The blue sky’s the limit

The popularity of lad mags is on the wane, but a new title claims to be less salacious and to offer more editorial depth.

Lad Mags are in trouble. Sales figures for publications such as Loaded and FHM are down, with only Maxim showing a slight increase among the top three. Publishers are looking for the next big thing.

New publishing group Blue Sky Magazines has what it hopes will be a winning formula, which it claims will fly against current publishing trends by treating men as intelligent human beings. The title will be using design as one of its key methods of differentiation.

Called Quest, the title does seem to be a move away from the current norm. Gone are the scantily clad women adorning the covers of Loaded, FHM and Maxim. Instead, a dummy issue features a black and white image of football legend George Graham.

Blue Sky founder and Quest editor Angus Kennedy says, “Journalists, media correspondents and distributors have been unanimous in their reaction to the front cover design, which has been better than we could possibly have hoped for, and gives us a real opportunity to be a successful brand in the market place.”

The magazine’s masthead uses the Q of Quest to form a question mark, suggesting an inquisitive nature to the editorial content inside. The marque has been designed by Richard Palmer of Siebert Head, the consultancy responsible for developing the visual personality of the magazine. Interestingly, Siebert Head’s creative director is a woman, Keren House.

Consultancy marketing director Satkar Gidda says, “Quest is a rare brand in the marketplace and sets out to target a completely new sector. Therefore the requirement to create the right image through design was paramount.”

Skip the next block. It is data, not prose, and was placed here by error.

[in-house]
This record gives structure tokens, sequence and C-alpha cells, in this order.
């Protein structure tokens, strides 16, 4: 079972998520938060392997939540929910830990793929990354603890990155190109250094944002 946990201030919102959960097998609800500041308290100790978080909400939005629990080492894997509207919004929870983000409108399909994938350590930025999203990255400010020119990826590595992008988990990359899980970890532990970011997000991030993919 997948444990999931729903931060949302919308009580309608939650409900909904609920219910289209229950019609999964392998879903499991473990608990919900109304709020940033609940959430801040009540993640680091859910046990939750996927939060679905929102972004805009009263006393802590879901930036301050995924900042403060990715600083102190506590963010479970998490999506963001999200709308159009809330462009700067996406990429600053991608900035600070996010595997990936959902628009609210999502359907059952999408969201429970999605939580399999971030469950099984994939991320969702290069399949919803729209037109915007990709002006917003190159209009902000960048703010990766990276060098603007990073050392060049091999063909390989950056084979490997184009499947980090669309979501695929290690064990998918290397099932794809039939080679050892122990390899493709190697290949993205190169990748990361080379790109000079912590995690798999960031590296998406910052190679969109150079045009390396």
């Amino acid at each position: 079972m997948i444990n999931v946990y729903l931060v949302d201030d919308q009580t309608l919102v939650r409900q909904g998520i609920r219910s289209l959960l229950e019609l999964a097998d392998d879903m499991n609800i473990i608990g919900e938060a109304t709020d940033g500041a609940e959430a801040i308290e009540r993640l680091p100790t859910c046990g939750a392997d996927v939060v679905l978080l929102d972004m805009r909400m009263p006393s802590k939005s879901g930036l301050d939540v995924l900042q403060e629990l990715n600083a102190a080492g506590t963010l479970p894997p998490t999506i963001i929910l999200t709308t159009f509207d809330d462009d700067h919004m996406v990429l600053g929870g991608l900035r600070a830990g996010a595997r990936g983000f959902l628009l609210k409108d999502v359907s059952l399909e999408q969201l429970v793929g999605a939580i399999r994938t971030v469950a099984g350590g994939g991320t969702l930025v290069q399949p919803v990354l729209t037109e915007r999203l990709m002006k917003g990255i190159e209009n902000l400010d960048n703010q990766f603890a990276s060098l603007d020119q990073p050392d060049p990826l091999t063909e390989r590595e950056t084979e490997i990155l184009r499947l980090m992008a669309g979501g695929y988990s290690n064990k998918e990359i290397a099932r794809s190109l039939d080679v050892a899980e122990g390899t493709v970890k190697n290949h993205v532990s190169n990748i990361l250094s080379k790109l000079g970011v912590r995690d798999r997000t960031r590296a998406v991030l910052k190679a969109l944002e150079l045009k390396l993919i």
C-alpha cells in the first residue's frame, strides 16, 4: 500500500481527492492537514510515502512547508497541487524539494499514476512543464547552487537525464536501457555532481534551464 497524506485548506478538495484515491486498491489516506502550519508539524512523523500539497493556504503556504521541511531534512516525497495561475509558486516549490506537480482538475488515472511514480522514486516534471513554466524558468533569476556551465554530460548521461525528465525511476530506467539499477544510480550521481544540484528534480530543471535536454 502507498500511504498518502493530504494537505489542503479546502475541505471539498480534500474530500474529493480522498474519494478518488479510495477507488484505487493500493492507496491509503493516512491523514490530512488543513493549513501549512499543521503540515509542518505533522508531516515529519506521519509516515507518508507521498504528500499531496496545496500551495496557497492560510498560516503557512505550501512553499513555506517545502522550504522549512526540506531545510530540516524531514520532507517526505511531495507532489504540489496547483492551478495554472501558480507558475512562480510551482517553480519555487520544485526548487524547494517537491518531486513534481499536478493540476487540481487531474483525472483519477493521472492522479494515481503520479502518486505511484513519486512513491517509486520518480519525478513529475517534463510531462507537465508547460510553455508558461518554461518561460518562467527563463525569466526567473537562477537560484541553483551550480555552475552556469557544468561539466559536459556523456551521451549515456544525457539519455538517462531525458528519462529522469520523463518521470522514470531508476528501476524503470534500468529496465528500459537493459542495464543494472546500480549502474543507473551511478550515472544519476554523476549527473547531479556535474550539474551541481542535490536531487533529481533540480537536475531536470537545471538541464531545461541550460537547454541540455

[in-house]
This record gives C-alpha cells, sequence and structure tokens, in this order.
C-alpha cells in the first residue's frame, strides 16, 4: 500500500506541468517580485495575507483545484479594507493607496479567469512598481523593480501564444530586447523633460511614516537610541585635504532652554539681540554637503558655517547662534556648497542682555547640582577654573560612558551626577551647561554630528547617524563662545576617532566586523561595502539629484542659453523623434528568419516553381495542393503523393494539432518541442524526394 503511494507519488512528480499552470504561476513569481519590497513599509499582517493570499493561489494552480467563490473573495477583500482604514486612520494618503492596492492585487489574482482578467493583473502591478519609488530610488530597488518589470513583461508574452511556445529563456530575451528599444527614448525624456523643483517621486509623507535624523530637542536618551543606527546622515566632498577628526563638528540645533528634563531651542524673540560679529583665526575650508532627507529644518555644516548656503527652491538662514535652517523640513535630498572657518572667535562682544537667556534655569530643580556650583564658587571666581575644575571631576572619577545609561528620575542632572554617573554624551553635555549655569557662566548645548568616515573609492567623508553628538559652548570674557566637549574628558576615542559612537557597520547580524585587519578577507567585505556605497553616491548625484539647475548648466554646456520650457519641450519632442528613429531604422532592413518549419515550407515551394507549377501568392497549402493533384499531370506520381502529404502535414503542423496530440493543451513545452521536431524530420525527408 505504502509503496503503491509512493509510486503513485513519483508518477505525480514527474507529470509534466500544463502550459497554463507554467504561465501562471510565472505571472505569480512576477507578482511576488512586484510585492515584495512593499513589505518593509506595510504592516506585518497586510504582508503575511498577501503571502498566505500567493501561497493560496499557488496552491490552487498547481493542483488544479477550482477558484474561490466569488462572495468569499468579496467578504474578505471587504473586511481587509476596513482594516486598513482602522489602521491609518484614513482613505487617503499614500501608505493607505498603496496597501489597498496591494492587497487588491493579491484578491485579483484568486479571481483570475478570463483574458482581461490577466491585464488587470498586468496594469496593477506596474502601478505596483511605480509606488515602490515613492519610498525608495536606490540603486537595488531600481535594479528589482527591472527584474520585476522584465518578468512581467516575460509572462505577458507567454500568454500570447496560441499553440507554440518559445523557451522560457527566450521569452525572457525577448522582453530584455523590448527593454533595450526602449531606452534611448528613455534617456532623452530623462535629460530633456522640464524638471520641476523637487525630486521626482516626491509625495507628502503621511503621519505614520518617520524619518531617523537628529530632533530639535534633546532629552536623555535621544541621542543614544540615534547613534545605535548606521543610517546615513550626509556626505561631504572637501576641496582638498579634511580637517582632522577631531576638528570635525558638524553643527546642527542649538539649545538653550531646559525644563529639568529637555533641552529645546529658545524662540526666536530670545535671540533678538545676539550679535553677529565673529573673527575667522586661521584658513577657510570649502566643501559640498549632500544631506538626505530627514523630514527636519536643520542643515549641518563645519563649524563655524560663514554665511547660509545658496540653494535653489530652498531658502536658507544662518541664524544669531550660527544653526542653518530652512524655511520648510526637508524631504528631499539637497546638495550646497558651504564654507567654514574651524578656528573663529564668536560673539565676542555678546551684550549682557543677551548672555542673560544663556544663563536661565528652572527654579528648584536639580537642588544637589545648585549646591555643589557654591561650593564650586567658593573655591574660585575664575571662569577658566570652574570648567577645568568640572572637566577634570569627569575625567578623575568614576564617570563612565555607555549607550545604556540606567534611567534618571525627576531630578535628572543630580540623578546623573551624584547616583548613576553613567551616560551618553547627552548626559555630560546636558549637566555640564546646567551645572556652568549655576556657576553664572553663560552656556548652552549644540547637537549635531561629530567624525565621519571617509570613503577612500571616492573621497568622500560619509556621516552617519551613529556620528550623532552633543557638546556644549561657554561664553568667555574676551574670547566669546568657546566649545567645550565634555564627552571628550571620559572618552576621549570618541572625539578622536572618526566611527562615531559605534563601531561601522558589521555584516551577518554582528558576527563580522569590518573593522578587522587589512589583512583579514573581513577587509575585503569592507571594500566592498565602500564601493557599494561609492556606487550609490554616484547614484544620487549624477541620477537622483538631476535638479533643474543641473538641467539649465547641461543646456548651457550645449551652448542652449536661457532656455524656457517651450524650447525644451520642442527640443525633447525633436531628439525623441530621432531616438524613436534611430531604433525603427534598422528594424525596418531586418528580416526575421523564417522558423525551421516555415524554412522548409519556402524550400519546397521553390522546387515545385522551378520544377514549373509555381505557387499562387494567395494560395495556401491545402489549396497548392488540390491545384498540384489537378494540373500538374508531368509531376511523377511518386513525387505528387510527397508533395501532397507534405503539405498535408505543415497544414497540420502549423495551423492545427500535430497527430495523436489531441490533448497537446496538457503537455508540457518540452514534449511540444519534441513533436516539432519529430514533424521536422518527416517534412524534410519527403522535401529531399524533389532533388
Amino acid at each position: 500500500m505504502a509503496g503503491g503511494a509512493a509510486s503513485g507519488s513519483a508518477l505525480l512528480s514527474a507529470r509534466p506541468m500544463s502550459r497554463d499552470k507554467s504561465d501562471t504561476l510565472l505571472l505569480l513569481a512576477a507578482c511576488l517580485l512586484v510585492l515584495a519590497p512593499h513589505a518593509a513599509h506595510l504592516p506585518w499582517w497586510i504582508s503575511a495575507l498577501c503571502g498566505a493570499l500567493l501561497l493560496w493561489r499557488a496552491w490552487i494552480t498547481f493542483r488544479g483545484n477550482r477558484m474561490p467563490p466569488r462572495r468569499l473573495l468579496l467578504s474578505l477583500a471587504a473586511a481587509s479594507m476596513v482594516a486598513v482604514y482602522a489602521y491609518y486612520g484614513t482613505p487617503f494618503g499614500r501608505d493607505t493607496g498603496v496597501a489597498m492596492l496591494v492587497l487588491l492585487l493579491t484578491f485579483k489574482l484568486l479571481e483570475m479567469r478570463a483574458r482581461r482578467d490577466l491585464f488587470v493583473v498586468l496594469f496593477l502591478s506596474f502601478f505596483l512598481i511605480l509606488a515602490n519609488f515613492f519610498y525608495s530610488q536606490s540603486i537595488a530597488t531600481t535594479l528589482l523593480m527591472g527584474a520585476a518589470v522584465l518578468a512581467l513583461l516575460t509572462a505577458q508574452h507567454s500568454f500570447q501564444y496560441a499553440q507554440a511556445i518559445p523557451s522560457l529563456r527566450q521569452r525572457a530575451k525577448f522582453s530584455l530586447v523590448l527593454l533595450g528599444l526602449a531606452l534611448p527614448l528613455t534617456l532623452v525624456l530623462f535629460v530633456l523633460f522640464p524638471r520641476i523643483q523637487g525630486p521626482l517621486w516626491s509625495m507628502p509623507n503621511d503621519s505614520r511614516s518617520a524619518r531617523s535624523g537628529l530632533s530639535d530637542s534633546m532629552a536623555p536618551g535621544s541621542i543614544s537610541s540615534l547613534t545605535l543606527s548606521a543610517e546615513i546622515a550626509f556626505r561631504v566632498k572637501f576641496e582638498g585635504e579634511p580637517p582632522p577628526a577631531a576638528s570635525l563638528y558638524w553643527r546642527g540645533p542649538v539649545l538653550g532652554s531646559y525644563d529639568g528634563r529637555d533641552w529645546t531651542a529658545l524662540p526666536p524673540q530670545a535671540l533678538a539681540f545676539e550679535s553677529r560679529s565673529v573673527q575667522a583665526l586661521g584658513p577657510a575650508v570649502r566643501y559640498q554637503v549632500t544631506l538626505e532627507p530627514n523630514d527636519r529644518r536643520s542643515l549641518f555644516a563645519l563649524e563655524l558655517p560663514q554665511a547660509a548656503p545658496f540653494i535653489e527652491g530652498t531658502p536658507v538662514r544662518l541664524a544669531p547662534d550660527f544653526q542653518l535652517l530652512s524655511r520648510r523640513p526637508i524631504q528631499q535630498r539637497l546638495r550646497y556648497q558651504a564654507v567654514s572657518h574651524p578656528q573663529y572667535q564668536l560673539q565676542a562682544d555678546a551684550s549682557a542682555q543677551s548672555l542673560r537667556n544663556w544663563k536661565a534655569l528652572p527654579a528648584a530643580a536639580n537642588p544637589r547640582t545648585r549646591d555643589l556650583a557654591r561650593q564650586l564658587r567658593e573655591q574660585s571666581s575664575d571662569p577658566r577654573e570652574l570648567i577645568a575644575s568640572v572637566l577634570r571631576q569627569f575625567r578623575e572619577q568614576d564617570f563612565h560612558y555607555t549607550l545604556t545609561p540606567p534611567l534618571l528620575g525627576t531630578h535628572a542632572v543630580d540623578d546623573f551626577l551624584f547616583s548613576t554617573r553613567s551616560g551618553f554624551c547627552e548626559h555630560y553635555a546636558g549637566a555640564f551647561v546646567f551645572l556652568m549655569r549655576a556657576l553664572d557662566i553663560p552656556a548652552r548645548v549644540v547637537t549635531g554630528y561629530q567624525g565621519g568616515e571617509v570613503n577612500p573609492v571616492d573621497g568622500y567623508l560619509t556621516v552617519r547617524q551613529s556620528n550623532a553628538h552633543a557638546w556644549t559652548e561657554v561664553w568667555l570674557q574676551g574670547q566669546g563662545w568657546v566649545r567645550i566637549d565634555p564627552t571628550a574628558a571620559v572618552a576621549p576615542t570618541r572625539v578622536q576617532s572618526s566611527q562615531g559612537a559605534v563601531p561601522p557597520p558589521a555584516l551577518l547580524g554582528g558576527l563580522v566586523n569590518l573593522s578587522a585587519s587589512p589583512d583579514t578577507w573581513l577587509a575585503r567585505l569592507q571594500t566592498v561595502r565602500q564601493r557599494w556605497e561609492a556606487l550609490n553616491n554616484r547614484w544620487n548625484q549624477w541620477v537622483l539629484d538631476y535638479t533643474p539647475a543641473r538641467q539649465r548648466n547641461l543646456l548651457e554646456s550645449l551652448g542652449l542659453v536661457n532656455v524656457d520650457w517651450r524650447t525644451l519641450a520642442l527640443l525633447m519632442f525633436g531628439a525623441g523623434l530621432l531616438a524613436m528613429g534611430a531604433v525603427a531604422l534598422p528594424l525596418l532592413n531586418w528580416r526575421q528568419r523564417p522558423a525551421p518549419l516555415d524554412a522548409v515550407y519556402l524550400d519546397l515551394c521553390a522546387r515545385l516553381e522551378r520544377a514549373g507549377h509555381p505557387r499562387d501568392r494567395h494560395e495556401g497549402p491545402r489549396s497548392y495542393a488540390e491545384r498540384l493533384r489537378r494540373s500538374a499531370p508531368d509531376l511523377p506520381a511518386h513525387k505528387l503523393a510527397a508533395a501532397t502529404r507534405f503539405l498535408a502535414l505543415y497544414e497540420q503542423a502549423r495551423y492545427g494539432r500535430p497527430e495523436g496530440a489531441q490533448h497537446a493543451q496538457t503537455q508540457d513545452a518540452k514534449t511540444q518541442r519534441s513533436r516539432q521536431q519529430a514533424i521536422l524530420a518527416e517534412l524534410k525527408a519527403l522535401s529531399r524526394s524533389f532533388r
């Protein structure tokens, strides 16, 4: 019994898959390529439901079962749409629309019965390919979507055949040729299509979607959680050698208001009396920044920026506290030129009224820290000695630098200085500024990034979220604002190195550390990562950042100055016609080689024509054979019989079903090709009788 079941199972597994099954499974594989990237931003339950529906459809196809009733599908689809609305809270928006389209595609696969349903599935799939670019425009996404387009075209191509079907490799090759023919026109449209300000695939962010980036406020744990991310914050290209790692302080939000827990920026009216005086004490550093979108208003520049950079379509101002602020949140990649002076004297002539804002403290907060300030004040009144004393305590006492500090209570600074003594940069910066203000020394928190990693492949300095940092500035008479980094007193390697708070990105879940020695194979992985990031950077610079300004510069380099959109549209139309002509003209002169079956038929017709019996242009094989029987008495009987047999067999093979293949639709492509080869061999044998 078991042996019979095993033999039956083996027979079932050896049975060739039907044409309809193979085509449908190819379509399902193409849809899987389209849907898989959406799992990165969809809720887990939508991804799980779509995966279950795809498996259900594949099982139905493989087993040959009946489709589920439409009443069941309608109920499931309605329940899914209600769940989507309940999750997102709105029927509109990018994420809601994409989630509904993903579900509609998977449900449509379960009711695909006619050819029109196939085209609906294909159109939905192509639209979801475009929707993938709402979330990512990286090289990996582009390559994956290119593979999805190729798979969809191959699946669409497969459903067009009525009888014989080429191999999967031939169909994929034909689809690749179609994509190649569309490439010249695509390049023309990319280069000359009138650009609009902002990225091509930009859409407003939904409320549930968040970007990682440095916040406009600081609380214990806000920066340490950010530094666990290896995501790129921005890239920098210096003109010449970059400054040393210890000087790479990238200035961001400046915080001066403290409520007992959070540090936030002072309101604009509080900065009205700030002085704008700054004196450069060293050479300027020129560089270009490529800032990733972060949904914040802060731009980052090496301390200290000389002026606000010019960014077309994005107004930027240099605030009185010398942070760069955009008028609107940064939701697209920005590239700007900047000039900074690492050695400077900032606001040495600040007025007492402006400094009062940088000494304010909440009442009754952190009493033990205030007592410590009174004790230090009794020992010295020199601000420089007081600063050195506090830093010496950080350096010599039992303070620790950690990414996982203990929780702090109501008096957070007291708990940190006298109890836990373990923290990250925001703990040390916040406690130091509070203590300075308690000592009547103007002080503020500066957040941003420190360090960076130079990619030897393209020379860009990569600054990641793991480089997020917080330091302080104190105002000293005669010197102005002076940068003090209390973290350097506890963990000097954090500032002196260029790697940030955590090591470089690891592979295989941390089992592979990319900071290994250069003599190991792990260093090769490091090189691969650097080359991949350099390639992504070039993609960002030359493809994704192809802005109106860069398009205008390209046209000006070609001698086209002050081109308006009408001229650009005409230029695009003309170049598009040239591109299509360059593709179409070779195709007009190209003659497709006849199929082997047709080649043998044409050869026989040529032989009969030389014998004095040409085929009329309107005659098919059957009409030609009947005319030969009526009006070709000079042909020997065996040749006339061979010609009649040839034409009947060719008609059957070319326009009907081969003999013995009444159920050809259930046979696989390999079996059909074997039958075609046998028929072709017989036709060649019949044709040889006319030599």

Inside, the magazine will be a complete departure from lad mags, says Gidda. The current issues of FHM, Loaded and Maxim take similar approaches to page design. Each features a heavy use of bite-size boxes and short articles, with bright photos over joke-based captions, suggesting they are aimed at readers with a short attention span.

Quest will feature either a two or three-column layout, depending on which section of the magazine an article is in, lots of white space and a “classical” approach to photography. Boxes will be avoided. “Clarity and simplicity is the order of the day,” says Gidda.

The new title is aimed at ABC1 men aged between 35 and 45 years old. Judging the target market for the current crop of lad mags can be difficult: the editorial content seems to be aimed at 14-year-olds, but the products advertised are expensive cars, stereos, and aftershaves. There is a sizeable crop of phone sex lines, too. A selection of articles includes FHM’s Letters from Lesbos and Loaded’s regular Pornalikes – in which viewers send in stills from pornographic films where the participants (barely) resemble celebrities.

Quest, it is claimed, will look at more serious issues. Research undertaken by Blue Sky among men over 30 reveals they want a magazine with “achievable realism, genuinely interesting features… which they would not be embarrassed brandishing on the tube”. Ad ratios will initially be low, as you’d expect in a new launch, but Gidda says there will be a long-term commitment not to allow advertising to dominate the magazine.

Day-to-day design and layout will now be handled by Blue Sky, but Siebert Head will remain available to the company for brand positioning advice. If Quest is successful the consultancy will be brought back to work on further launches.

The success of Quest, and Blue Sky, depend on whether a market can be created among men who otherwise don’t buy magazines, meaning some slick marketing may be required. Whether that is achievable will be decided soon: Quest will be on sale next March.

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